NEW YORK (CBSNewYork) -- New York Gov. Andrew Cuomo declared a public health emergency Saturday, as the flu epidemic rocked the nation and hospitals and urgent care centers saw huge crowds.
The declaration allows pharmacists to administer flu shots to anyone between the ages of 6 months and 18 years.
While the public health emergency may sound scary, Dr. Mary O'Brien at Columbia University said it is no reason to panic.
"The majority of us get the flu, we feel miserable for a week and then we get better," she said.
O'Brien told WCBS 880's Jim Smith the main aspect of Cuomo's order opens up availability for children to get vaccinated.
She added that the governor's declaration will also raise awareness, and some more people will get the flu shot.
"It's a very safe shot. It's an inactive shot," she said. "It's not a live vaccine, so it has very few side effects."
Cuomo Declares Public Health Emergency As Flu Epidemic Persists
As of Saturday, a total of 19,128 cases of influenza had been reported in New York state for the season, compared with 4,404 for all last season, according to Cuomo's office. As of last week, the state Department of Health had received reports of 2,884 patients hospitalized with the flu, compared with 1,169 last year.
"We are experiencing the worst flu season since at least 2009, and influenza activity in New York State is widespread, with cases reported in all 57 counties and all five boroughs of New York City," Cuomo said in a news release. "Therefore, I have directed my administration, the state Health Department and others to marshal all needed resources to address this public health emergency and remove all barriers to ensure that all New Yorkers - children and adults alike - have access to critically needed flu vaccines."
To date, two children in New York state and 18 nationwide have died from the flu.
As CBS 2's Steve Langford reported, record numbers of people have already fallen ill, and many more have been searching for flu shots.
At one CVS drugstore on Long Island, despite a sign out front saying flu shots are available every day, Mary didn't have to wait too long to find out she wasn't getting a flu shot at the CVS.
"I went right over to the consultation desk, but you know, I asked the girl and she said, 'Only if you're 65 or older," she told 1010 WINS' Gene Michaels.
Flu Shots In Short Supply On Long Island
Down the street, Walgreens had run out of flu shots, even though they had a supply on Friday. Mary is concerned because everyone at work has the flu.
There are also reports that Rite Aid has shortages of the vaccine. The Medford store could not guarantee that there would be any left on Sunday, while Williston Park told customers they should come on Saturday because the supply was low.
The Commack store was out of the vaccine, and West Babylon and Huntington Station have only the high dose for seniors. But Mineola had plenty Saturday.
In fact, WCBS 880's Sophia Hall reported before the sun even came up, Kevin was at the 24-hour CVS drugstore in Mineola, getting a flu shot.
"My wife is pregnant. She's due in a month," Kevin said. "They say it takes two to three weeks to build up immunities or whatever –makes her sleep better at night. Happy wife, happy life."
Hospitals, Care Centers Expecting Big Weekend Crowds Due To Flu Emergency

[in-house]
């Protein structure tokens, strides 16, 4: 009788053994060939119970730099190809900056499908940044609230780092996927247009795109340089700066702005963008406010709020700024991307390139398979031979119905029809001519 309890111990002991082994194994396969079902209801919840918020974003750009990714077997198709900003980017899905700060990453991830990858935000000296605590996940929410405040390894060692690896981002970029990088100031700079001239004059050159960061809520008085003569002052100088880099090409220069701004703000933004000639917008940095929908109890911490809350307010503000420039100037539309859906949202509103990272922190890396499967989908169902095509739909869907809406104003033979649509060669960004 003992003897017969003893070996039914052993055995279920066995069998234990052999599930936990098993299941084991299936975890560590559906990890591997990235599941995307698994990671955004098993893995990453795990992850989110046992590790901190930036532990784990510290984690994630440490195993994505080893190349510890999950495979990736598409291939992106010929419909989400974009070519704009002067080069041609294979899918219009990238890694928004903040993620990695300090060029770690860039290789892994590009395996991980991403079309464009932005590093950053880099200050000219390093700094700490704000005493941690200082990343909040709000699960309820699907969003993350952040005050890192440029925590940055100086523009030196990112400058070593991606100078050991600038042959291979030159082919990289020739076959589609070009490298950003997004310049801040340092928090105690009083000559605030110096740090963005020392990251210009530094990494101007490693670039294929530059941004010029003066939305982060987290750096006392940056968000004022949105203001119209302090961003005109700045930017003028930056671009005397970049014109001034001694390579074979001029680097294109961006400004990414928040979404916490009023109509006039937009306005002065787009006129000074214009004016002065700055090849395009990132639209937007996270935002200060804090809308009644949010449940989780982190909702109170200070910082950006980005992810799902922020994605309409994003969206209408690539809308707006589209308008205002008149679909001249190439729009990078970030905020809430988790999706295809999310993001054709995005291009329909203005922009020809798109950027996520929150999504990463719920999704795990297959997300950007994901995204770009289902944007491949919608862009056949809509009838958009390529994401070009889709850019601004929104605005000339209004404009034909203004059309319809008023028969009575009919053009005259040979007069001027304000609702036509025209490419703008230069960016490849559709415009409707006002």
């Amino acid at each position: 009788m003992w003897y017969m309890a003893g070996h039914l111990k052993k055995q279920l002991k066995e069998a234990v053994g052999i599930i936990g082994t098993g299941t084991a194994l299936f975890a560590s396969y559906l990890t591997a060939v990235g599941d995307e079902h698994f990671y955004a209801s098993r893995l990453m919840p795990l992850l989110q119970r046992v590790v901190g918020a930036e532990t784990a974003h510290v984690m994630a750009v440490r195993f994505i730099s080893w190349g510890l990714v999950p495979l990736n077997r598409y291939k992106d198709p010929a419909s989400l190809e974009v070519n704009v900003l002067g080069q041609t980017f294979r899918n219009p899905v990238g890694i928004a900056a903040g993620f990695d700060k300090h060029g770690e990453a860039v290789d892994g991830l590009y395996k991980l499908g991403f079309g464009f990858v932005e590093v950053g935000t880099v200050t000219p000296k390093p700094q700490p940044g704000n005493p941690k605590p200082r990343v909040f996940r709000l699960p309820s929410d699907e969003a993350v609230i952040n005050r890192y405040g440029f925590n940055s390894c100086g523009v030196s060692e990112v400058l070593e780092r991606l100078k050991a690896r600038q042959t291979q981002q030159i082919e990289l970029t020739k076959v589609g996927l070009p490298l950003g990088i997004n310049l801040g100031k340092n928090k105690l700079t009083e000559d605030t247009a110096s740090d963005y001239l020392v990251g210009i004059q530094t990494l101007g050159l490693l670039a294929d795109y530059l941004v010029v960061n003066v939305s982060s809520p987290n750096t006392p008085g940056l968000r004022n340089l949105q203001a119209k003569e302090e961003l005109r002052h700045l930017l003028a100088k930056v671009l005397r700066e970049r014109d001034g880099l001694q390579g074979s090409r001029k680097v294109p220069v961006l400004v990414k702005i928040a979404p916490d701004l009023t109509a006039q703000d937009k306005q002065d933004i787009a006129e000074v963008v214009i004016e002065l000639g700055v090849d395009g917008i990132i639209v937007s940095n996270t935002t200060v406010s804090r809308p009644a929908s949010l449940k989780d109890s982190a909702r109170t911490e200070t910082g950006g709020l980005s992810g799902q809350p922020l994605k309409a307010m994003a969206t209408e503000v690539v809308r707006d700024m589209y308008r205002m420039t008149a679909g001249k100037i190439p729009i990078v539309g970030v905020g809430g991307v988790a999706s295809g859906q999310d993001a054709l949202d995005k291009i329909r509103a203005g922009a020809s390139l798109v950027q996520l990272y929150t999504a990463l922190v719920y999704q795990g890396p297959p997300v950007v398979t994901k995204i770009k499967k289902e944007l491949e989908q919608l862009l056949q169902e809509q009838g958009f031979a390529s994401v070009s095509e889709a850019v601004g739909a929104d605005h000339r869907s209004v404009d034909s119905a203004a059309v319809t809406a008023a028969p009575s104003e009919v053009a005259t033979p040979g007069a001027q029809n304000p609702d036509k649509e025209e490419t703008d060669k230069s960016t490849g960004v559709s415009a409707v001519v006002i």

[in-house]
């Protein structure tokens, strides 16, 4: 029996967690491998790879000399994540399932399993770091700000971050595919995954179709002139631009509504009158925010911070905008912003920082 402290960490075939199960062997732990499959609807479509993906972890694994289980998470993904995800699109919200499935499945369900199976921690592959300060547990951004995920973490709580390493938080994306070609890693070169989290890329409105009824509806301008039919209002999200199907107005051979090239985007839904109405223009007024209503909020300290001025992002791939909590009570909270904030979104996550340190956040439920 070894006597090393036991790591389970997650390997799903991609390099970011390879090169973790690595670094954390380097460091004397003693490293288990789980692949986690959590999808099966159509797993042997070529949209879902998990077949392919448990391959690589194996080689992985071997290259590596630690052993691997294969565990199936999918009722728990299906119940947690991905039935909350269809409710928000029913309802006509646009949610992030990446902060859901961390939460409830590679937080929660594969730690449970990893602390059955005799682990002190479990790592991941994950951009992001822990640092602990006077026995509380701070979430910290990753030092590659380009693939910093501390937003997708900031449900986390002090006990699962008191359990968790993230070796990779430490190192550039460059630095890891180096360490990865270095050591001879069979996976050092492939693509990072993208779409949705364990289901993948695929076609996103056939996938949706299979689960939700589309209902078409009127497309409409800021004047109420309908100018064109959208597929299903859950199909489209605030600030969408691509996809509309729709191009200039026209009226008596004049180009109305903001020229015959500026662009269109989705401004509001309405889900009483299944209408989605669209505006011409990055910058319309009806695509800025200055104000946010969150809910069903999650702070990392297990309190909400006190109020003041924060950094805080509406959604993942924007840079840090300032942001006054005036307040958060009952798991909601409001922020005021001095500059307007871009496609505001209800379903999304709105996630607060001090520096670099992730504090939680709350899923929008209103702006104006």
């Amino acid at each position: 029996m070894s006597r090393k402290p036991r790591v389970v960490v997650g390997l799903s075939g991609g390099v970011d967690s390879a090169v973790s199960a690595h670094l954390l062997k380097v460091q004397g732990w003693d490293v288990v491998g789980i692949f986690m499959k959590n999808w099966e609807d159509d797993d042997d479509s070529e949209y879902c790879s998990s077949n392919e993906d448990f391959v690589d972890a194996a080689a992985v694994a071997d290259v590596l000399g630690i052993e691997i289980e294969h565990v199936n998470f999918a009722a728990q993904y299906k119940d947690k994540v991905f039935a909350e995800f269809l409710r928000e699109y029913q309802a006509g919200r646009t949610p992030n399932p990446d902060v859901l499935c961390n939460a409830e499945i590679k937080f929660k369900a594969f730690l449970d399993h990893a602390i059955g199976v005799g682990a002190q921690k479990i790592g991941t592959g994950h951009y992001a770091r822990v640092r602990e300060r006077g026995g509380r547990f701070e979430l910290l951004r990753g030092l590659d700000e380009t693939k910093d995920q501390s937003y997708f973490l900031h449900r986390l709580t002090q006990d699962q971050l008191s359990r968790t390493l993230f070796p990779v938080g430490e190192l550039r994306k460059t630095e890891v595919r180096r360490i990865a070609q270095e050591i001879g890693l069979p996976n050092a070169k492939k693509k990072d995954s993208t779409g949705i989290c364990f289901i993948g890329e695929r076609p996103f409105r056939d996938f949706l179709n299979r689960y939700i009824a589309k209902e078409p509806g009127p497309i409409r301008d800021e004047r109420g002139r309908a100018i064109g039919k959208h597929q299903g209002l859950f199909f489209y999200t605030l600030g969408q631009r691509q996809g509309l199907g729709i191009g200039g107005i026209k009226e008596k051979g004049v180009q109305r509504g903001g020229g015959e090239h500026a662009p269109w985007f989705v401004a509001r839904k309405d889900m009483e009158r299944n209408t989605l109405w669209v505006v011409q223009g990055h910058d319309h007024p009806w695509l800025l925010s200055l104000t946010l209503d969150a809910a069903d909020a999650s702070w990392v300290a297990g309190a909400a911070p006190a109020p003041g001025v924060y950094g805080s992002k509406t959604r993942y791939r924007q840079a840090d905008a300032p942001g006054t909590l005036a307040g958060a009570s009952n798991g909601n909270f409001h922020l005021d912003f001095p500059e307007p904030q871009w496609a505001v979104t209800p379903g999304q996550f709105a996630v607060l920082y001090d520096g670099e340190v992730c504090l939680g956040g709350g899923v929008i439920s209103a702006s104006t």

Right behind him, Virginia said flu epidemic or not, she always gets a flu shot every year.
"And I have had it for like 25, 30 years," she said.
But there were a few people who said they will not be rolling up their sleeves.
"Unless they come out with shot for every single strain that's out there, there's no point," said Jane, who said she keeps healthy by eating lots of vegetables and constantly washing her hands.
As of Friday, New York state alone was reporting more than 19,000 confirmed cases so far this year -- five times more than all of 2012.
WEB EXTRA: Find A Flu Shot
Officials said 5 percent of emergency room visits are flu-related.
"We're hitting records every day," said Dr. Jon Weinstein, who administered five times the number of flu shots Friday compared to a typical day at his office on the Upper West Side. "There's beginning to be a lot of fear in the population"
At Montefiore Medical Center in the Norwood section of the Bronx, it was more of the same.
"This week we hit 371 patients in a 24-hour period. In the days following they hit 394, much of it flu-like illness," Dr. Andrew Chertoff said.
Concern about the flu also has been mounting among the public.
"We're pretty concerned, because the flu is getting everywhere, and then a lot of kids at school are getting sick as well," said Agnes Doong of Harlem.
Meanwhile, New York City Public Advocate Bill de Blasio has called for immediate passage of paid sick leave legislation in response to the flu outbreak. He said more than 1 million New Yorkers do not have paid sick leave.
But the fears are not just in the Tri-State Area. Nationwide, 47 states have reported the flu has reached vast areas.
But just how do you tell if you've got the flu or a cold?
"If you're a relatively healthy person, that is probably just a cold," said Dr. Sorana Segal-Maurer, an infectious disease expert at New York Hospital Queens.
WebMD explains that colds usually begin with a sore throat or nasal discomfort, while the flu hits patients like a proverbial ton of bricks with a sore throat, a fever, headaches, and muscle aches. Some people also suffer vomiting and diarrhea, and some develop pneumonia or other severe complications.
If you've got a fever of 102 or more, and a dry cough that will not go away, you can bet it's the flu, Segal-Maurer said.
And for many this weekend, just as the Doong family, getting that flu shot is the only thing that is putting them at ease.
"It means a lot," said Agnes Doong.
It is expected the flu will kill 24,000 adults by season's end.
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